DETAILED DESCRIPTION OF THE INVENTION

Referring to FIG. 1, a multiple-band wireless transceiver system 10 a with quadrature conversion transmitter and receiver circuits in accordance with one embodiment of the present invention includes multiple transmitter (up conversion) circuits 34, 36, 38, multiple receiver (down conversion) circuits 24, 26, 28, a single I-Q modulator 16, a single I-Q demodulator 18, a single local oscillator 40, and a single routing circuit 14, all interconnected substantially as shown. The common, or shared, local oscillator 40 provides for time division duplex operation with appropriate transmit and receive channels selected in accordance with a channel select control signal 9 b, while a band select control signal 9 a controls the routing of the various transmit 35, 37, 39 and receive 15 a, 15 b, 15 c signals to and from the antenna 12, respectively.

A signal source 22 including a low frequency oscillator 22 a (e.g., a 39 MHz crystal-based reference) provides two output signals 23 b, 23 c. Signal 23 c serves as the reference for an intermediate frequency (IF) phase lock loop (PLL) 22 b which controls an oscillator 22 c for generating a frequency multiple 23 a of the reference signal 23 c. Signal 23 a drives a phase splitter circuit 20 which provides quadrature oscillator signals 21 ms, 21 mc for the modulator 16, as well as quadrature oscillator signals 21 ds, 21 dc for the demodulator 18 (discussed in more detail below). Signal 23 b drives the local oscillator circuit 40, which includes another oscillator and a PLL and provides the common local oscillator signal 41 used by the transmitter and receiver circuits (discussed in more detail below). This signal 41 drives a phase splitter circuit 42 which provides quadrature versions 43 ta, 43 tb, 43 tc of the local oscillator signal 41 to the transmitter circuits 34, 36, 38, as well as quadrature versions 43 ra, 43 rb, 43 rc to the receiver circuits 24, 26, 28 (discussed in more detail below). Due to operating speed requirements, it is preferred that the PLL within the local oscillator 40 be a fractional-N PLL.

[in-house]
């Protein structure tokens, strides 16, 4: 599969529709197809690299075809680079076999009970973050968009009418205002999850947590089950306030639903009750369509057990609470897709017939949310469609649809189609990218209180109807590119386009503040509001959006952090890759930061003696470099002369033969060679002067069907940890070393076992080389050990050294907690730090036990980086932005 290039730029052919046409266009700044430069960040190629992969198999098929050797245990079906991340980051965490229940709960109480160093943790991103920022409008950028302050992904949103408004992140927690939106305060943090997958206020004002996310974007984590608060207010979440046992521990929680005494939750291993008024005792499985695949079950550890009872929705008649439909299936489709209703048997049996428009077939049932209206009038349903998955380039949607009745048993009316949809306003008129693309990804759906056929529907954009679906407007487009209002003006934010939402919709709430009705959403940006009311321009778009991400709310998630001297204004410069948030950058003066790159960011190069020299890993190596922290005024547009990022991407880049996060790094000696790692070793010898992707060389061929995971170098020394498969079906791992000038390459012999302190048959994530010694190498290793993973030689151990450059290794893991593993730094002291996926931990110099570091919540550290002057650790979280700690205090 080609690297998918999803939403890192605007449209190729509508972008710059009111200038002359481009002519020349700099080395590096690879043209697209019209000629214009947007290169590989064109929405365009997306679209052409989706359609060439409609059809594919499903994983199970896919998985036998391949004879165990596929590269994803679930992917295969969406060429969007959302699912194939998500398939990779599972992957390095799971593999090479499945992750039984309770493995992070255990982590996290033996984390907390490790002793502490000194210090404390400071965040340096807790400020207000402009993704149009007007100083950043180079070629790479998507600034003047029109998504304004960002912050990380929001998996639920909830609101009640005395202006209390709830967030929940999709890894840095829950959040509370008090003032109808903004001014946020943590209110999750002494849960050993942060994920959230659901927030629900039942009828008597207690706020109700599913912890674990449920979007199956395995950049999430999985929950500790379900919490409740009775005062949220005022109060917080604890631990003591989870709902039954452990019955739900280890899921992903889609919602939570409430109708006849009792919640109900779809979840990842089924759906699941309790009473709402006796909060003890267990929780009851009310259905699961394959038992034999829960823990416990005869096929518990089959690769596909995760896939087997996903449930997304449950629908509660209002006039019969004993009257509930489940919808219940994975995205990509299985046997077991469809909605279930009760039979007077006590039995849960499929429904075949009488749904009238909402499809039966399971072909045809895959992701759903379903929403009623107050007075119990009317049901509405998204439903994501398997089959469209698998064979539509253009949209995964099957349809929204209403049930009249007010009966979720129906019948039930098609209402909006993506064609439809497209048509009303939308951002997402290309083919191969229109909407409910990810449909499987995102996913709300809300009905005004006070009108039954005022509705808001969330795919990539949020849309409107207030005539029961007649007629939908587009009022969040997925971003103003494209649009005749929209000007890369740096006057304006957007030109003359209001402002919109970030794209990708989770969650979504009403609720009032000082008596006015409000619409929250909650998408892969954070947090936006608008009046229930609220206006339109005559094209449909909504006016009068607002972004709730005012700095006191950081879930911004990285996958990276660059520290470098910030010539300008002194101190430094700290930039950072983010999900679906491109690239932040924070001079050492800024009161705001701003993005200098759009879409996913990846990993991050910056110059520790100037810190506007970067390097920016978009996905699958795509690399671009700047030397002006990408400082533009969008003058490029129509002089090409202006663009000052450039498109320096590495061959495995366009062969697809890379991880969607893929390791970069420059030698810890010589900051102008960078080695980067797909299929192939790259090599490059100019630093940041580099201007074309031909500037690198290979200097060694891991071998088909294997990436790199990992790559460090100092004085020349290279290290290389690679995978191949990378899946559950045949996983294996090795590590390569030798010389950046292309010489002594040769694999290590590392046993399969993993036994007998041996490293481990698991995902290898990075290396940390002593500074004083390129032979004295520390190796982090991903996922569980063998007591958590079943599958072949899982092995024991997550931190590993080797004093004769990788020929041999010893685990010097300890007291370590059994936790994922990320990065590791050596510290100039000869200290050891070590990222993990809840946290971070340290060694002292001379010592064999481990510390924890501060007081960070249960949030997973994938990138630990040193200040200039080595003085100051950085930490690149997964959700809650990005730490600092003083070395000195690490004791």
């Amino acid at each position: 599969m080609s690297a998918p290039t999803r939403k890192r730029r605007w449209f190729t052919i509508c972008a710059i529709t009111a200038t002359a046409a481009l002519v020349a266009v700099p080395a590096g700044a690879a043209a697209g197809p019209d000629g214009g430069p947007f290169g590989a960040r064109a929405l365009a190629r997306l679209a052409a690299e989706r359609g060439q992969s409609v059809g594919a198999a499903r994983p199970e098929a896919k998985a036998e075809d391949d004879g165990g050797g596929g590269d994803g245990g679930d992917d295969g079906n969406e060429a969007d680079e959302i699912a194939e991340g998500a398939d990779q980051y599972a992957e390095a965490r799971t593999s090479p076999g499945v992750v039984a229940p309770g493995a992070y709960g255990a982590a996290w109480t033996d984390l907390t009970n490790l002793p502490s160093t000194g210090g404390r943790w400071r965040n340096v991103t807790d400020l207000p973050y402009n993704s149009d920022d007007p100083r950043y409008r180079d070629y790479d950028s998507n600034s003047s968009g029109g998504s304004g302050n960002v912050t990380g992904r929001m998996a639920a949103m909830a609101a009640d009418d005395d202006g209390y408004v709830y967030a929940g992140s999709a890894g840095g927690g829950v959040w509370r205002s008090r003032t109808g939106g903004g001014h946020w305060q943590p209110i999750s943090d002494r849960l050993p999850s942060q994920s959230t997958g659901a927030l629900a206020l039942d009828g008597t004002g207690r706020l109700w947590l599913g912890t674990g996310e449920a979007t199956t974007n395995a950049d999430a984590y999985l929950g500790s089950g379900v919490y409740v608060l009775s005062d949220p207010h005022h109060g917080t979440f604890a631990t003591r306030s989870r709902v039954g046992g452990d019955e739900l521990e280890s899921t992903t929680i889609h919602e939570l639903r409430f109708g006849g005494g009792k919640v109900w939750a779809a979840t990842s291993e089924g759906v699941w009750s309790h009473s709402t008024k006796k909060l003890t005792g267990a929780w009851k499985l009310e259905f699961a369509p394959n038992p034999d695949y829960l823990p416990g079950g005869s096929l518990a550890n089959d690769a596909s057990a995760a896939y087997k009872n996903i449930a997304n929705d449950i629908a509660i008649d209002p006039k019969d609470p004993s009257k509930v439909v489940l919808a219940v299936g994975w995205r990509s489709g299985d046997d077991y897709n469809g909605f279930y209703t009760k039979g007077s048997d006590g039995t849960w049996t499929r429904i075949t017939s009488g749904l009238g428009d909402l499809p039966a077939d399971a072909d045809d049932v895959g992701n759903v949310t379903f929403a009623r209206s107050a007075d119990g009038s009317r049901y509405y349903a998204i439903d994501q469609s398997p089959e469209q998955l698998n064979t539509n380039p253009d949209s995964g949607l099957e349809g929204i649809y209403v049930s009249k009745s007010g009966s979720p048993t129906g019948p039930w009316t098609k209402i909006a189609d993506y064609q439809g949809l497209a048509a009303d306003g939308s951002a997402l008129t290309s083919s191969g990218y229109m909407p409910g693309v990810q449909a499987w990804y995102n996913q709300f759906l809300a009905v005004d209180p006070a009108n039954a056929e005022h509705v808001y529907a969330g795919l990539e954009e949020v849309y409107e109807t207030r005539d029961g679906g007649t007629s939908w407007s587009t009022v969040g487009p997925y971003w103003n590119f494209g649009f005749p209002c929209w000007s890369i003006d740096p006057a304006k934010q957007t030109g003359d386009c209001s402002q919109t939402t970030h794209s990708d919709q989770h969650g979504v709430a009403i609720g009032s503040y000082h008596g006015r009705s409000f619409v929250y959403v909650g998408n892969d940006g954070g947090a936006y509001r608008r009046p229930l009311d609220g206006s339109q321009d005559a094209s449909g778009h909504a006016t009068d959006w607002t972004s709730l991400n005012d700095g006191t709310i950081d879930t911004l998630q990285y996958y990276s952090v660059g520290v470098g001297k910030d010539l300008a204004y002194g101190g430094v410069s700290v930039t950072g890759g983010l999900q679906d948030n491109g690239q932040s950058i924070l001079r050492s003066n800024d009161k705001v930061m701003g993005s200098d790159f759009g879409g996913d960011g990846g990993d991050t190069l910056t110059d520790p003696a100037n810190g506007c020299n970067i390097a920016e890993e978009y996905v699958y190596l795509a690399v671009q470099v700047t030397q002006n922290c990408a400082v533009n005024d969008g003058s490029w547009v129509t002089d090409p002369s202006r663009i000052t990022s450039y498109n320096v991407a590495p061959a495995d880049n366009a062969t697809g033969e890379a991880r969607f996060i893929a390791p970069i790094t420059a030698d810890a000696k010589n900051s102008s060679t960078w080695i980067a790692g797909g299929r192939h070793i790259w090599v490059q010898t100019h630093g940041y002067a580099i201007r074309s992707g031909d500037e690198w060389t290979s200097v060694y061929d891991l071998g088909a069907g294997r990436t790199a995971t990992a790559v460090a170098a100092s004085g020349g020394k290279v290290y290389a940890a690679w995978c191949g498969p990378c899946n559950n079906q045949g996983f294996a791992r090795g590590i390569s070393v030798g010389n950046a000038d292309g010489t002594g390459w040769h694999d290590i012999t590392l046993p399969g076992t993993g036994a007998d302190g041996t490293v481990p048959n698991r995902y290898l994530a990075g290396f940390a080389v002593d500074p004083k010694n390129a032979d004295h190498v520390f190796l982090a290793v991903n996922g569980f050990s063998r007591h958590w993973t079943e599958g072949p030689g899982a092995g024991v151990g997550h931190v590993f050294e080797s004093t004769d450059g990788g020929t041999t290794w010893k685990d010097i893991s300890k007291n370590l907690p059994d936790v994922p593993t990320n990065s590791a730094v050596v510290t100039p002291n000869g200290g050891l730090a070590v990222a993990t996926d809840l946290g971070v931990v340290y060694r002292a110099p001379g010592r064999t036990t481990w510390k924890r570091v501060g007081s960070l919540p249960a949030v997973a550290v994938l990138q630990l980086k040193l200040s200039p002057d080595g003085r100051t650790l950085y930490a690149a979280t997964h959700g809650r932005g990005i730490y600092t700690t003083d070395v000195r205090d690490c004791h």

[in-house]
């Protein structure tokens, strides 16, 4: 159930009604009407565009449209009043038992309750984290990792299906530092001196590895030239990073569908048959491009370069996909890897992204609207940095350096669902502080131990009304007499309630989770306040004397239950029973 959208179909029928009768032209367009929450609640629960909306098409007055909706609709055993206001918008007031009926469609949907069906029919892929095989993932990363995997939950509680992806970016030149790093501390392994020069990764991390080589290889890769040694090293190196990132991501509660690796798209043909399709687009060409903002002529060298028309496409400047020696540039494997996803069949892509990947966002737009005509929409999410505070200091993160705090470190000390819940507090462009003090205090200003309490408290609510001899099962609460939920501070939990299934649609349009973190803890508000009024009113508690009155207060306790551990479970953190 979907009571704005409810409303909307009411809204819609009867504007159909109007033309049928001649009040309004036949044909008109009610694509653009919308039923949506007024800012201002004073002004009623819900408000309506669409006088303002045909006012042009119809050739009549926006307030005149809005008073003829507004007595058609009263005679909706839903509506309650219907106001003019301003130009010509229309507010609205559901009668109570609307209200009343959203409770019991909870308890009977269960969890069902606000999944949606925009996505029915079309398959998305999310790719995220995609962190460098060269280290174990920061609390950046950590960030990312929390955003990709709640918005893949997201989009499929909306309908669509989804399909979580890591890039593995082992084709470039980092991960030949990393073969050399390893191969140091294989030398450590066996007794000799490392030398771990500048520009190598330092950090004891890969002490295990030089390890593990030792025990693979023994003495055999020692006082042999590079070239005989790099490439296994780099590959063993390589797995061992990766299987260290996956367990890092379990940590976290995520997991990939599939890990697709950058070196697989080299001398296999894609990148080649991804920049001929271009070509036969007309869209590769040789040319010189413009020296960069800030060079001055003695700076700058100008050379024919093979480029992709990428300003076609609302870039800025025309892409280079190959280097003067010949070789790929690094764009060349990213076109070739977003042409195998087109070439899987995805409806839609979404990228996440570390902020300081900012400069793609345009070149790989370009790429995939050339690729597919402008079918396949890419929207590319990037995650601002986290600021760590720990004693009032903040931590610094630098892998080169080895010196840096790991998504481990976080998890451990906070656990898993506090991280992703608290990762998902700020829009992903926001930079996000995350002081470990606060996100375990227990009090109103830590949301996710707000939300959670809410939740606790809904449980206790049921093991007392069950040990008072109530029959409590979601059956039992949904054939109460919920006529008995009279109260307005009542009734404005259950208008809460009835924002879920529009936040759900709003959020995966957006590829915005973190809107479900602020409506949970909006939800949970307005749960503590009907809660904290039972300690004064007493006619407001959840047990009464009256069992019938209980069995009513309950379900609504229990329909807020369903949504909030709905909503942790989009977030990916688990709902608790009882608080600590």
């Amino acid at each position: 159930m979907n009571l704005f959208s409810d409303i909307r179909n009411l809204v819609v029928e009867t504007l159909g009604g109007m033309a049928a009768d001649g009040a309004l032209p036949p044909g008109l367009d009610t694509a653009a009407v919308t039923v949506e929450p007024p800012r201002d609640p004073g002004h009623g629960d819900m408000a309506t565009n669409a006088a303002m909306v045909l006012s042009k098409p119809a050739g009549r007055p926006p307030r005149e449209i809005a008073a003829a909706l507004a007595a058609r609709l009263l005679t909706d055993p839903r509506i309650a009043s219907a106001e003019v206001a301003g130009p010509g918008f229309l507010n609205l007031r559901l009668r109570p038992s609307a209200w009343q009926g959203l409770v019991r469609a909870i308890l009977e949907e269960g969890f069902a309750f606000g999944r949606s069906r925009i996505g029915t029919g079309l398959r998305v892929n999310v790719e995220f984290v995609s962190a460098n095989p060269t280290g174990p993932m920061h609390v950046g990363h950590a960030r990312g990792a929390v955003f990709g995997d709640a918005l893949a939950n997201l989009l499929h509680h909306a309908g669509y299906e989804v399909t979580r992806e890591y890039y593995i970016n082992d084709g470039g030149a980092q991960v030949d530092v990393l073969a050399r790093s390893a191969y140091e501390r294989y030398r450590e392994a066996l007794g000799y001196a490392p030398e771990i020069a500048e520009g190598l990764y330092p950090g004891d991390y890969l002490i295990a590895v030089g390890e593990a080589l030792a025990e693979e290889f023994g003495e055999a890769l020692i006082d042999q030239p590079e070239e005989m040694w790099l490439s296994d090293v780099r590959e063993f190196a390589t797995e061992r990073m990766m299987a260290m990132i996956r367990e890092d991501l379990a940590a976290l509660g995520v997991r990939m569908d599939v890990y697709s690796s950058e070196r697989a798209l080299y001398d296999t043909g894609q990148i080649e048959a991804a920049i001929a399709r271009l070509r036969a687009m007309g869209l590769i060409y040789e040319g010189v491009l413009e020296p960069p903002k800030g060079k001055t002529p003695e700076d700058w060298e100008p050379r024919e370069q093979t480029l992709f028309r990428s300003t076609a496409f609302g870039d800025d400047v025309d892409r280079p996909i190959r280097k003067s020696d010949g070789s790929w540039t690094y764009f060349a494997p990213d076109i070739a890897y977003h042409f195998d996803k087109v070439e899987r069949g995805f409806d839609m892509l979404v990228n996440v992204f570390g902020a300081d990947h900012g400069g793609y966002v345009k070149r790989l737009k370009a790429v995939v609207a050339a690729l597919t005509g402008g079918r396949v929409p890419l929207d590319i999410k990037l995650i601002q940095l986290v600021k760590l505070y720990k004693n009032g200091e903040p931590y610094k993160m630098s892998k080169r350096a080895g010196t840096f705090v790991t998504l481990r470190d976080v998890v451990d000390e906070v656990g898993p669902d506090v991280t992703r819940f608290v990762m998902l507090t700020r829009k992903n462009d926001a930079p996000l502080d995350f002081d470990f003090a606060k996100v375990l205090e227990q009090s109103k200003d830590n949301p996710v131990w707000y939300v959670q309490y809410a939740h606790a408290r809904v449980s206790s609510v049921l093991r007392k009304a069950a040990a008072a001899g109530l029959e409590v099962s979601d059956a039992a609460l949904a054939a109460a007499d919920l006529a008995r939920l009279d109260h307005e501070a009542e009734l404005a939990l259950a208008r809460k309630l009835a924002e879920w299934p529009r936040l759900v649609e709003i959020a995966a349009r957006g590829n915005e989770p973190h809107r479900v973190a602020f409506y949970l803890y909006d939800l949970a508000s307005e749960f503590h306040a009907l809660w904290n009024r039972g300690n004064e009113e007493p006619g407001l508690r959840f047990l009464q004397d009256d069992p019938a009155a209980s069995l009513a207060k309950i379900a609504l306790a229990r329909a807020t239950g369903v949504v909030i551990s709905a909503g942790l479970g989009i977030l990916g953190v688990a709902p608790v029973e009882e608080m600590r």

Quadrature baseband digital data signals 11 i, 11 q are provided to the quadrature modulator 16 for quadrature modulation of the oscillator signals 21 ms, 21 mc. The resulting quadrature modulator signals 17 are distributed via a signal splitter 32 to the three transmitter circuits 34, 36, 38. Each of these transmitters 34, 36, 38 frequency up-converts its respective input signals 33 a, 33 b, 33 c with its respective quadrature local oscillator signals 43 ta, 43 tb, 43 tc. The resulting modulated and up-converted signals 35, 37, 39 are then switchably filtered and routed by the signal routing circuitry 14 (discussed in more detail below) to the antenna 12 via connection 13 for transmission, in accordance with the band select control signal 9 a.